In 2014 and 2017, I had the opportunity to be part of the dig staff on an archaeological site in Jordan, near the Dead Sea. One of the unexpected discoveries I found was how many parallels archaeology has with leadership.

On an archaeological dig site, the ground is divided into 5 by 5 meter squares. Inside those squares is where the work happens. Each square has identifying information, like 45GG or 32AA, so that anything discovered in that square can be tagged appropriately. When a team is digging in a square, we often tell them to think of the dirt like water in a bathtub. You want to lower it in a way that is level, not in spurts. Don’t dig a hole down 6 feet in one corner and leave the rest of the square undisturbed; instead, lower the level of the dirt like water in a bathtub drains, level and even.

During this season called the “Great Resignation,” people have been asked, “why are you leaving your current job?” Answers vary, as you would expect, but there are threads that consistently run through the responses.

  • Money – I can make more elsewhere
  • Time – my schedule or commute would improve elsewhere
  • Location – working remotely is appealing for many as opposed to a traditional office environment

Many of the answers fall into those categories. No big surprise, right?

And yet. I often want to dig deeper, like on a dig site. I want to drain the “water” out more and see what it reveals if we go just under what’s on the surface.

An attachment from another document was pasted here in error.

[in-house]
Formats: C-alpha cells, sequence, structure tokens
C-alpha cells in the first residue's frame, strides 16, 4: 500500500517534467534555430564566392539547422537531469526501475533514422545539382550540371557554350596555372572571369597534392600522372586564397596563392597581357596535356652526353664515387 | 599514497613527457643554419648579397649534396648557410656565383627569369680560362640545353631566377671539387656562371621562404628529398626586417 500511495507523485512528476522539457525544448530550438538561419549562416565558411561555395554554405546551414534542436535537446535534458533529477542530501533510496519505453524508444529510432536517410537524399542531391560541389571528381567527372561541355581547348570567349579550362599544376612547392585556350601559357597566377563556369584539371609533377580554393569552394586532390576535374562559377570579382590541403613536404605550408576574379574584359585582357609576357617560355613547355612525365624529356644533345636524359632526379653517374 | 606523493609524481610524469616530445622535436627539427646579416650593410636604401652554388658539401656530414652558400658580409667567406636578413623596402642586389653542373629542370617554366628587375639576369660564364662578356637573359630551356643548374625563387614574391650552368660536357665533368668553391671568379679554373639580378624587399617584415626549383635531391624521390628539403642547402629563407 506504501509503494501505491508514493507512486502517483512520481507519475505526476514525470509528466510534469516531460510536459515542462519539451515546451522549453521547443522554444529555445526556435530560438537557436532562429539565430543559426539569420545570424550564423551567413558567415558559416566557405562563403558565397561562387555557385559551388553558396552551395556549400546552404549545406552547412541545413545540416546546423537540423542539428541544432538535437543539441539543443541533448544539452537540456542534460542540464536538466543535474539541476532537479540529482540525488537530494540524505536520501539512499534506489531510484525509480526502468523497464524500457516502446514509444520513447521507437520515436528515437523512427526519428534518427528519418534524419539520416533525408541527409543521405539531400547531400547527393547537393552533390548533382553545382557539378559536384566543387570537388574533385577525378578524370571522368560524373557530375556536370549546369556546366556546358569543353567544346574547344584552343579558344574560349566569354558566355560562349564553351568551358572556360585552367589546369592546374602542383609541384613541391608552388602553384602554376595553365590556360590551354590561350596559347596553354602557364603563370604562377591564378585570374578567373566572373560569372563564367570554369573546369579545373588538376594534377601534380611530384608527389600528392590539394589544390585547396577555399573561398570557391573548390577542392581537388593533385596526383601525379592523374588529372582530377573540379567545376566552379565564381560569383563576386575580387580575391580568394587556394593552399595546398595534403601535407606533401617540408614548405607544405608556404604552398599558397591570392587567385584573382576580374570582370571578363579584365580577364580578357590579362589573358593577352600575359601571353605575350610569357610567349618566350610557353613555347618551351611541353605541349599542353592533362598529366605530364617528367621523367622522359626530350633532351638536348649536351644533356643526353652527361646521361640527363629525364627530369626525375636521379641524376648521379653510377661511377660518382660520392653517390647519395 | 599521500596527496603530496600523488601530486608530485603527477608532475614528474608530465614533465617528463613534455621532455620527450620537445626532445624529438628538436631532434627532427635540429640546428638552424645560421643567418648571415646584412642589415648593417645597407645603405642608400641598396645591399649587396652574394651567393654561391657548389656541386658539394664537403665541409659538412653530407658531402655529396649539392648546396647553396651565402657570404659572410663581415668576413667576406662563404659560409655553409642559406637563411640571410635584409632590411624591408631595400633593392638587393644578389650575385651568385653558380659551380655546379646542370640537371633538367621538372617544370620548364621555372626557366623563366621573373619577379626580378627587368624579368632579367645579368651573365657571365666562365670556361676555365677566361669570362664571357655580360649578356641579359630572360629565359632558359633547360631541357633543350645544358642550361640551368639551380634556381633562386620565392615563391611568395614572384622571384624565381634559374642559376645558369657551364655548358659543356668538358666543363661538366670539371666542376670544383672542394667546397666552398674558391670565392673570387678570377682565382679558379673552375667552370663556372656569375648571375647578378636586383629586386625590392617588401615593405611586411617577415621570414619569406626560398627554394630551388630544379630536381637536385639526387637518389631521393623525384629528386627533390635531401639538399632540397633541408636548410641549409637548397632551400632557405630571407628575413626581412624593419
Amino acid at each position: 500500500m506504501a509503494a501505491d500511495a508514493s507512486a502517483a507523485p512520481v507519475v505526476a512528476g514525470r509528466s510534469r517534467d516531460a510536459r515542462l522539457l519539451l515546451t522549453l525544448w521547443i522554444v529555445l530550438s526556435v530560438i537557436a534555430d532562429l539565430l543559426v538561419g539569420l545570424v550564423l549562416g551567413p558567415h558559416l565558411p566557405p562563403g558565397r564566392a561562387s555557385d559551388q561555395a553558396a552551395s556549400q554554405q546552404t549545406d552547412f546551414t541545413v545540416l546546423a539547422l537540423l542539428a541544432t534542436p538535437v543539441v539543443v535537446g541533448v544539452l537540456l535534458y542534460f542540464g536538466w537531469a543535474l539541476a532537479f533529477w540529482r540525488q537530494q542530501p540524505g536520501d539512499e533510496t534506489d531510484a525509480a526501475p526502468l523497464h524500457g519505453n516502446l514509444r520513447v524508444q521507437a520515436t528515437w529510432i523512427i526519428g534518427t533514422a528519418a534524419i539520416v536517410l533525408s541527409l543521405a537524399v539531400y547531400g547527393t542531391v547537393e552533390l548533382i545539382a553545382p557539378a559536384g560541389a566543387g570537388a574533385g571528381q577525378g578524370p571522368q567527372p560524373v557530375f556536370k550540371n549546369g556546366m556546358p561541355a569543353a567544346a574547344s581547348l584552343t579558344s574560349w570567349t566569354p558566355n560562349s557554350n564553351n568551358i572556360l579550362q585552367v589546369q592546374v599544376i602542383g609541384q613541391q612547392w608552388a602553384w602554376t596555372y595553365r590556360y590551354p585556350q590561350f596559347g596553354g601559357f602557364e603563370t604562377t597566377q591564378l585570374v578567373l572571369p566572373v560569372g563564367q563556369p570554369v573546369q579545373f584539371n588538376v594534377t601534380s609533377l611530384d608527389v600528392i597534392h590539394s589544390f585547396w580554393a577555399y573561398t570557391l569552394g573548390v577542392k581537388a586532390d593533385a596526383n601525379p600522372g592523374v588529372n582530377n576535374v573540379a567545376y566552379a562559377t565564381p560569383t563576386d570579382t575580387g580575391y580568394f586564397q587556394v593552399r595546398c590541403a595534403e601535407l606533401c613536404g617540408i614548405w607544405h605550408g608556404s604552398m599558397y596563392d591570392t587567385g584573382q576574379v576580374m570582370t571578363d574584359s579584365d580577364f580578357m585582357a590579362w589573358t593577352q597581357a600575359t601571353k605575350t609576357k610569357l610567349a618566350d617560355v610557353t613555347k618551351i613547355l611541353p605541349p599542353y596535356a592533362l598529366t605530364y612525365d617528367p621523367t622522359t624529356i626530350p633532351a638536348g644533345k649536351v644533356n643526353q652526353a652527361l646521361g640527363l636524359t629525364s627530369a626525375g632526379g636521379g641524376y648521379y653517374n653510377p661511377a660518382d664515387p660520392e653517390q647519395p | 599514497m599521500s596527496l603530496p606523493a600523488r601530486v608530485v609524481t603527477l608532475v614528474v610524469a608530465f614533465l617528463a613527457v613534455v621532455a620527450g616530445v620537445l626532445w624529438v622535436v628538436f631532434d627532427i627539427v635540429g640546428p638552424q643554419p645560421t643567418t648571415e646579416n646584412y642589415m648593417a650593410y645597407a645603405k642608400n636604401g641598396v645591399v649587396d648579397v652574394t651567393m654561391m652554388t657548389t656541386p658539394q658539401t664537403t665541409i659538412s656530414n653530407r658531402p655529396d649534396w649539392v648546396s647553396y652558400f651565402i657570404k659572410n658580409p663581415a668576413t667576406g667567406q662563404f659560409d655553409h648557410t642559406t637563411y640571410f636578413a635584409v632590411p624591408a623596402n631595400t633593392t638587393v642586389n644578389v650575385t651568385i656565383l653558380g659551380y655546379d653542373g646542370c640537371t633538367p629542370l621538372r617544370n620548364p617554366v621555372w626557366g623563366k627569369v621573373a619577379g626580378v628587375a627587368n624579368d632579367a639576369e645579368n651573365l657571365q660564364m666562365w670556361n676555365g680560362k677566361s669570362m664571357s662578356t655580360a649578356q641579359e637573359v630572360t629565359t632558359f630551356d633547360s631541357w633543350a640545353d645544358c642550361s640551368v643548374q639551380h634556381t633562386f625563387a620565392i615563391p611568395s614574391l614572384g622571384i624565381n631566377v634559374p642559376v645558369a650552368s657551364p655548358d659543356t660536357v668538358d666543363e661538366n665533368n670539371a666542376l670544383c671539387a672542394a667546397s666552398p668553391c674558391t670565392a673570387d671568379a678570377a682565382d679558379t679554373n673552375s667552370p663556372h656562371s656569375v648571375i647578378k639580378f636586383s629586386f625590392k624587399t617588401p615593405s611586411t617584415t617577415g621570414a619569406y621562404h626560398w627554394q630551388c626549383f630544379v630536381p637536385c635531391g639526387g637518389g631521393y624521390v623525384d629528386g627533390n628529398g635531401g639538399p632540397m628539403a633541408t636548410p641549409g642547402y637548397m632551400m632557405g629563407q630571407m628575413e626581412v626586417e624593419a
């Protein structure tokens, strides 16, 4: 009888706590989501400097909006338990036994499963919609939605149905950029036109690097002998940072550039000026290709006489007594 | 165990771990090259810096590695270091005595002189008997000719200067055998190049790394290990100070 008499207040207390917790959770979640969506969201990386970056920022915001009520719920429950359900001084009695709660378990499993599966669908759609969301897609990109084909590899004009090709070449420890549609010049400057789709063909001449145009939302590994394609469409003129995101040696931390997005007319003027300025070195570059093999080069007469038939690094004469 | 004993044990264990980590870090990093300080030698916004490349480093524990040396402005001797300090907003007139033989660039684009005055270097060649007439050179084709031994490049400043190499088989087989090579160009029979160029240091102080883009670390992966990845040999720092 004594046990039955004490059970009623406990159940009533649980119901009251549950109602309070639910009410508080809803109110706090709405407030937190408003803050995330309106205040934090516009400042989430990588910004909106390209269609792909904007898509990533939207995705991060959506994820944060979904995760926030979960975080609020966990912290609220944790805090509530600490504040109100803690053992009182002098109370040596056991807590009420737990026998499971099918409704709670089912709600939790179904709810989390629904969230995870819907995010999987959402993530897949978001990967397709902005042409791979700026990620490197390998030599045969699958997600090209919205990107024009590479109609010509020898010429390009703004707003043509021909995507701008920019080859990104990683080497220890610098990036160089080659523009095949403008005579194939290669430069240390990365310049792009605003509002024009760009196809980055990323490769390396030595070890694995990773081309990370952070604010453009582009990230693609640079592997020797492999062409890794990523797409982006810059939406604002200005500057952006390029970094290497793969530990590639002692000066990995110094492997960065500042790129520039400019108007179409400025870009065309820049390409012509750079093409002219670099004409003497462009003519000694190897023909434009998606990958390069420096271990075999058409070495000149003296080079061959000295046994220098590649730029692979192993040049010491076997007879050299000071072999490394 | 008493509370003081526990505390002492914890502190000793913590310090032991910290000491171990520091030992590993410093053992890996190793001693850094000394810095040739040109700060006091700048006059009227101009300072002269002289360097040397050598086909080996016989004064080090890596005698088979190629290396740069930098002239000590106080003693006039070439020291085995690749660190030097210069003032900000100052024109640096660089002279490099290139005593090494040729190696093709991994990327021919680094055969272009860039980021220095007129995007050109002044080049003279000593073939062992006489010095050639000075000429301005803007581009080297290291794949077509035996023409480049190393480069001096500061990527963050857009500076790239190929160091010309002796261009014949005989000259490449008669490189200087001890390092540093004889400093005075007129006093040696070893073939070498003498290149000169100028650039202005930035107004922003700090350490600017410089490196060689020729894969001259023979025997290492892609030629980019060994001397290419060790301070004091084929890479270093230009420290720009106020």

When we do that, typically the reason for leaving gets even simpler.

As Brigette Hyacinth says, “Employees don’t leave companies; they leave managers.”

Leadership matters.

How we lead matters.

As I coach leaders, I find this is true across organizational life. It could be in a corporate environment, a church, a school or university, a non-profit, or working for the government – the same principle holds true. People don’t usually leave companies – they leave managers/leaders – typically because of how that manager or leader makes them feel.

People don’t leave jobs – they leave leaders. Most often, because the leaders don’t listen. When team members don’t feel heard, it’s not a far leap for them to feel unvalued.

Andy Stanley has said, “Leaders who don’t listen will eventually be surrounded by people who have nothing to say.”

Leaders, when there is a challenge with a team member, listen. Ask questions. Dig deeper. Drain the “water.” See what is revealed.

You might be surprised what you learn when you do.

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